Israel has purchased logistics and airworthiness support for its CH-53K King Stallion heavy-lift helicopter fleet to accommodate the latest configuration changes.
Under an $18.4m (NIS68.8m) Foreign Military Sales (FMS) contract announced on 8 January 2024, by the US Department of Defense (DoD), Sikorsky, a Lockheed Martin subsidiary, will perform the appropriate services as the original equipment manufacturer of the 50-year-old rotorcraft.
The contractor will complete its work in Stratford, Connecticut and is expected to be completed in February 2026.
According to intelligence from GlobalData, a leading data and analytics consultancy, the Israeli Air Force operates 22 CH-53D helicopters, acquired between 1969 and 1991. Israel designated the platform “Yas’ur” as opposed to the US designation “Stallion”.
In 2021, the Government increased its fleet with an order for 18 CH-53K units under an FMS agreement worth $3.4bn. Another deal was made later under a joint procurement deal with the US Marine Corps for a total of 35 platforms worth $2.7bn in August 2023; eight of which are due be delivered to the Israeli fleet in 2026.
Sikorsky originally designed and built the CH-53K according to the exacting standards of the US Marine Corps. For that reason, the platform serves as a land and sea based logistics connector. This explains why the DoD issued the contract as a navy deal, with the contracting activity being the Naval Air Systems Command.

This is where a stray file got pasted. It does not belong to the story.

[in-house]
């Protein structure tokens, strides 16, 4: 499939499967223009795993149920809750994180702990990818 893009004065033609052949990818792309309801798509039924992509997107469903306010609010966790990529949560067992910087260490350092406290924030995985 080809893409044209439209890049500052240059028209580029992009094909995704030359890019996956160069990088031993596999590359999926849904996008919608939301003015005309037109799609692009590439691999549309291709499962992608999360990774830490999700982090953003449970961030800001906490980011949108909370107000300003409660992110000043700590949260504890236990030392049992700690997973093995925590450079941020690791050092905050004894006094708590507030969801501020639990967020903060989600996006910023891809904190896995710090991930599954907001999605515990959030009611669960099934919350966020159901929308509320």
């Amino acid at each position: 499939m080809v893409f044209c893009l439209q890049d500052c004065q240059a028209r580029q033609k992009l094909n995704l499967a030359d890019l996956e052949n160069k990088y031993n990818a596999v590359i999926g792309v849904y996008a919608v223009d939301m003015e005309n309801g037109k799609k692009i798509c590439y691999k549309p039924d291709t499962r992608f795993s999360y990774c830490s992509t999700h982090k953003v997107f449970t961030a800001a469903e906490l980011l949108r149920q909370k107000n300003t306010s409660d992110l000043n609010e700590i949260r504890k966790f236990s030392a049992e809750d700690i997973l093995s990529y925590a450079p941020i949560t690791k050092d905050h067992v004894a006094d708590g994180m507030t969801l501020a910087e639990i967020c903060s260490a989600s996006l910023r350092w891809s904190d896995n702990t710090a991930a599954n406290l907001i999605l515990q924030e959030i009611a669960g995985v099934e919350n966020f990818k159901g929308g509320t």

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The helicopter offers flexible configurations for optimal mission effectiveness. It can carry 463 pallets and High-Mobility Multi-purpose Wheeled Vehicles (Humvees) or up to 30 troops at a time.
Sustaining Israeli helicopters during the war against Hamas
The Jewish Institute for National Security of America, a Washington-based, pro-Israel think tank, calls for the US Government to sustain the Israeli Defence Forces so that it can continue to wage its campaign against Hamas, the Palestinian militant group that mustered a surprise attack against Israel on 7 October 2023.
“Israeli officials were very appreciative of the steady American supply of weapons, but they made it clear they needed more,” Michael Makovsky, the organisation’s President, stated.
“For instance, the Israeli Air Force requires thousands more [ammunition] to maximise battlefield effectiveness and limit collateral damage… Israel also needs more helicopters—Boeing Apaches and Sikorsky CH-53Ks—and F-15 jets.”
Meanwhile, the US Government is under pressure to prevent the war from spilling elsewhere in the Middle East and to protect Palestinians in Gaza as Israeli forces move south of the strip.
In any case, given the CH-53K’s latest configuration changes, users such as Israel appear attentive to the DoD’s airworthiness policy drafted in 2013, which states:
“All aircraft and air systems owned, leased, operated, used, designed, or modified by DoD must have completed an airworthiness assessment in accordance with Military Department policy.
“The airworthiness assessment provides DoD personnel and DoD contractors the appropriate level of safety of flight and risk management adapted to DoD-unique mission requirements.”
Edit note: This article has been updated to reflect Israel’s current operation of the CH-53D variant of the heavy-lift helicopter, and its coming acquisition of the ‘K’ model in the coming years.